Eight years ago I was diagnosed with clinical depression. Two years ago, I was given a further diagnosis of borderline personality disorder (BPD). I remember so clearly the day the BPD label landed in my life. At this point, I’d spent years in the public mental health service, and years trying and failing to come to grips with my extremes of emotion. We were dealing with the depression as best as we could (medication and ongoing therapy), but for every step forward I took, there seemed to be three backwards.
When BPD was finally mentioned, it made so much sense. I remember coming home and reading up about it. I was relieved to finally know what I was dealing with. Yet, I was horrified at the implications, how difficult it is to treat and to manage and how it had impacted my behavior for most of my life.
I struggled on for another year with my therapist doing the best she could to support me. Yet, it was becoming increasingly clear I needed more help than she could give (particularly as I found it more and more challenging to respect the boundaries of the therapeutic relationship).
The turning point came last May. It wasn’t a spectacular, “everything is better now” turning point, but rather one that made everything so much worse. I had an overdose. While I thankfully did no lasting damage, it was the nail in the coffin for my relationship with my therapist. She knew I needed a different intervention, and my psychiatrist had started talking about dialectical behavior therapy (DBT), so we agreed to finish. I went on the waiting list in my local adult mental health service.
All good, right? Wrong. It was decided I needed a break of at least six months between therapies. So my DBT start date was pushed out to March.
During those six months, with no emotional support of any kind, depression came back with a vengeance. By November of last year, I was signed out of work on sick leave (I’m yet to go back). We, my husband, family, friends and I, were hanging on by our fingernails. The promise of DBT was the only thing keeping me going. I was suicidal, self-harming, severely depressed and functioning at a bare minimum level. As I have two young kids, this was incredibly difficult. My general lack of ability to cope was starting to take a toll on my family.
Then, at the last minute, my treatment was pulled. Not only was I not going to get a place, it was not going to happen at all. (Mental health services in Ireland are in severe crisis and have seen significant cuts to already paltry funding over the last few years.)
I probably don’t need to describe how I reacted, how utterly devastated we were. There was something quite uniquely horrifying about being told my last available option had just been taken away from me. It felt like drowning, watching the lifeboat get closer and closer all the while struggling and losing strength. It was like watching them change their minds at the last minute and sail away, leaving me to fend for myself. Perhaps unsurprisingly though, we had been expecting this.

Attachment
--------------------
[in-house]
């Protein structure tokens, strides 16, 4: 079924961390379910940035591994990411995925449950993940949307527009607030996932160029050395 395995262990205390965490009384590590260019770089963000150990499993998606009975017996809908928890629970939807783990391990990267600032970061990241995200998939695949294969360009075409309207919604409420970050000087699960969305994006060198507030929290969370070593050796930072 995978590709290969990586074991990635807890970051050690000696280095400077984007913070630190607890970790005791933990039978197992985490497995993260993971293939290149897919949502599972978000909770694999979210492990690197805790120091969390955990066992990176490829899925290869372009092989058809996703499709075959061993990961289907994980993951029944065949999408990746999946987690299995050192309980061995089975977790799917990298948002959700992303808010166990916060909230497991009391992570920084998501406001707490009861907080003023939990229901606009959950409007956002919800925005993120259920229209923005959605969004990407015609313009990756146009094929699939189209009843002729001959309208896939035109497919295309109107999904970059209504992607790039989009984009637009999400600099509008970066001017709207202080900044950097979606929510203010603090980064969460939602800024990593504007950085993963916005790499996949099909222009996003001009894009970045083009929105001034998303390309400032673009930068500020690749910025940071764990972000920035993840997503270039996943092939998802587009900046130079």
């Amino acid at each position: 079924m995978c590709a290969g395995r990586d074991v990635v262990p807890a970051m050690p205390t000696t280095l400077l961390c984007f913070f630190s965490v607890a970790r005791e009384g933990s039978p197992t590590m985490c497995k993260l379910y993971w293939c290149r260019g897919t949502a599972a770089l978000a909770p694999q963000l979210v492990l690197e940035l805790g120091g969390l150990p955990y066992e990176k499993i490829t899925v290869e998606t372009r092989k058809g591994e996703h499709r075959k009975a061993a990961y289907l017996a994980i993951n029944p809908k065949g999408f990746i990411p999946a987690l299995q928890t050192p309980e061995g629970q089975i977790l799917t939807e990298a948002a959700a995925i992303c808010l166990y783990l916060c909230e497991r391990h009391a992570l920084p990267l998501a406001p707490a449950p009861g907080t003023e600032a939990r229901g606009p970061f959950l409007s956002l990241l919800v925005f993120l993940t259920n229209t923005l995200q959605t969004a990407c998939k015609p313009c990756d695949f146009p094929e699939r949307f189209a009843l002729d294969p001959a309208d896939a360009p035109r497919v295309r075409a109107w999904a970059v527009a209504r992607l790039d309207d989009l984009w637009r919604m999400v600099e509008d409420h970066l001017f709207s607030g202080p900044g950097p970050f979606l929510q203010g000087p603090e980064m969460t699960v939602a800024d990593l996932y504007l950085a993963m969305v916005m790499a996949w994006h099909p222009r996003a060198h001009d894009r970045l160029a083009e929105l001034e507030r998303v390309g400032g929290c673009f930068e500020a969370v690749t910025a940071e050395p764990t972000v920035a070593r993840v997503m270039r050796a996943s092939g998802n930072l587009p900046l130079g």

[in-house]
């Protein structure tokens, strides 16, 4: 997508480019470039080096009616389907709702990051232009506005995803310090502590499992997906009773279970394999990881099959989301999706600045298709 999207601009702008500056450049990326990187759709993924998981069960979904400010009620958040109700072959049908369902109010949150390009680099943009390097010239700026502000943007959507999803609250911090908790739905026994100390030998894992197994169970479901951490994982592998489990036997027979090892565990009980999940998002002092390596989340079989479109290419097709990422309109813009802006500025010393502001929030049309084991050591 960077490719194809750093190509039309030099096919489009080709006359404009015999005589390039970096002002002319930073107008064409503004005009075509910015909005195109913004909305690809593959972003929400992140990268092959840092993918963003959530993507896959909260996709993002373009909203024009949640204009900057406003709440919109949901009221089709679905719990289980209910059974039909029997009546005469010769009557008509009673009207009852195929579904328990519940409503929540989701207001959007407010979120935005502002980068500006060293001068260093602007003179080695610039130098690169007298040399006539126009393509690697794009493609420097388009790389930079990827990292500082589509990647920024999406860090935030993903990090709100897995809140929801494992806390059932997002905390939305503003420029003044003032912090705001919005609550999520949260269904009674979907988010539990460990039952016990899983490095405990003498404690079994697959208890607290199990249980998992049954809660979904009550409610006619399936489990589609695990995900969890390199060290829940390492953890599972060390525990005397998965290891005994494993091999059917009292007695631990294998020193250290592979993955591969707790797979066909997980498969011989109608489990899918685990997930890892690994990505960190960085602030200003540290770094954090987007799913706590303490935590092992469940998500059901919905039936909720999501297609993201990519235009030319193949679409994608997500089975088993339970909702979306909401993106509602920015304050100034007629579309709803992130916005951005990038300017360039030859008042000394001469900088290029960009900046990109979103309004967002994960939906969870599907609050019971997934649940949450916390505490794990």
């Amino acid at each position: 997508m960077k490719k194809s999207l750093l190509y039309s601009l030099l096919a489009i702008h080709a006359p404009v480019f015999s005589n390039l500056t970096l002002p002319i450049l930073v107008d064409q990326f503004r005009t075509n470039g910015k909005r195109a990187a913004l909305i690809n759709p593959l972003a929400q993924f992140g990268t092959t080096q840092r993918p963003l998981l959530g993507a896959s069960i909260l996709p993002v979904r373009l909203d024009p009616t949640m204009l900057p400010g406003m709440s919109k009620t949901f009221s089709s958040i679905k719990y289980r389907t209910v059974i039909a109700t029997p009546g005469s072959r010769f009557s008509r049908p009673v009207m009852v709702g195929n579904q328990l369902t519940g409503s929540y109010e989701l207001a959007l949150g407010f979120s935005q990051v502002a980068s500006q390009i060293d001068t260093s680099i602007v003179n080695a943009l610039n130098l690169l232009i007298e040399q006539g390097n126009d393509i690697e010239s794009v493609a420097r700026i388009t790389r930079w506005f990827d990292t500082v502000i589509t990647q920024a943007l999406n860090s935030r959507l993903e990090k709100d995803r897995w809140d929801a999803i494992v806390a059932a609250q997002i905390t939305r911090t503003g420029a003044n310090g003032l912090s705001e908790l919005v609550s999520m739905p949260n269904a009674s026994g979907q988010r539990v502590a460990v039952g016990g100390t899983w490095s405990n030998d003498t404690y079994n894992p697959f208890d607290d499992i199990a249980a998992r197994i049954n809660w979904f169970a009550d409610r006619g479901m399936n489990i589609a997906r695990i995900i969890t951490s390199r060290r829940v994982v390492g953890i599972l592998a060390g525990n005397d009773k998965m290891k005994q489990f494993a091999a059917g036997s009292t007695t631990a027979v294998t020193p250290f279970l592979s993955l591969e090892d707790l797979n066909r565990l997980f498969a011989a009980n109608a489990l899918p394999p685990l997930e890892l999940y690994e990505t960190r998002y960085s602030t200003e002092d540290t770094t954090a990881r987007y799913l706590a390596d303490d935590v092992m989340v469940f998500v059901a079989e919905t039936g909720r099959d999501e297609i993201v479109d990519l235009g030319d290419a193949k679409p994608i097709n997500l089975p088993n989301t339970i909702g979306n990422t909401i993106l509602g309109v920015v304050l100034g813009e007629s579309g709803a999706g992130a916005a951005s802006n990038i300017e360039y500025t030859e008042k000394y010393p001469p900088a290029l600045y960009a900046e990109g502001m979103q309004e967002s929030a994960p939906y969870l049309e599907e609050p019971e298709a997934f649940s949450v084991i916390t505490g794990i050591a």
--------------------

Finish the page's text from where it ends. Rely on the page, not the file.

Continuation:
I’ve been let down by our mental health services so many times over the years I had never fully believed they would come through for me with something as huge as DBT. We spent a couple of days in shock, then started to consider alternatives. Private treatment wasn’t an option. It’s prohibitively expensive and we just do not have the means, particularly as I’m currently on unpaid sick leave. The more we looked, the more we realized there was no alternative. We would have to find a way to make private therapy work.
This next bit was really, really hard to do. I’ve been blogging for years about the various aspects of my mental health drama. I have a decent following, people who’ve been incredibly supportive of me and were very aware of just how badly I’d been let down by the HSE (our national health service).
I needed to raise €5,000 to fund a year of therapy (about $5,581). So I decided to try crowdfunding. It felt horrible. What right did I have to ask for money? Why did I deserve to get help above any of the other people who’d been let down just as much as me? We thought long and hard about it, but eventually decided we had been left with no choice. There was literally no other way for me to make this happen, and a future without treatment would quickly have become no future at all.
The response was just staggering. In less than 24 hours, I’d been donated enough to provide me with a year of sessions with a private clinical psychologist, one who specializes in personality disorders. I started with her a couple of months ago, and am quite literally astounded at the difference the proper treatment is already making to my life. She’s explaining so much to me about how our brains work, how our bodies react, how inextricably linked the two are and how they constantly feed into each other. Most importantly, she’s helping me to see none of this is my fault.
I have a lot of work left to do, but I’m doing better now than I have done in years, possibly ever. I’m aware I’m fairly limited in what I can take on right now and I have to work hard to keep myself well. I need to keep things as simple as I can, avoid stress and watch my diet, my sleep, my exercise and the demands I put on myself. I also need to be able to function as a parent. With all of this, going back to work just isn’t on the cards for the immediate future. Right now, it would be a push too far, a push that would take energy away from everything else that has to happen.
With the help of my new therapist, I’m in a far better place to accept that. I’m not jumping ahead to what’s going to come next or what could be around the corner. I am where I am, and that’s the absolute best I can do. I’m just so incredibly grateful to the people who made this possible for me. They have quite literally saved my life.
This post originally appeared on Healing From BPD.
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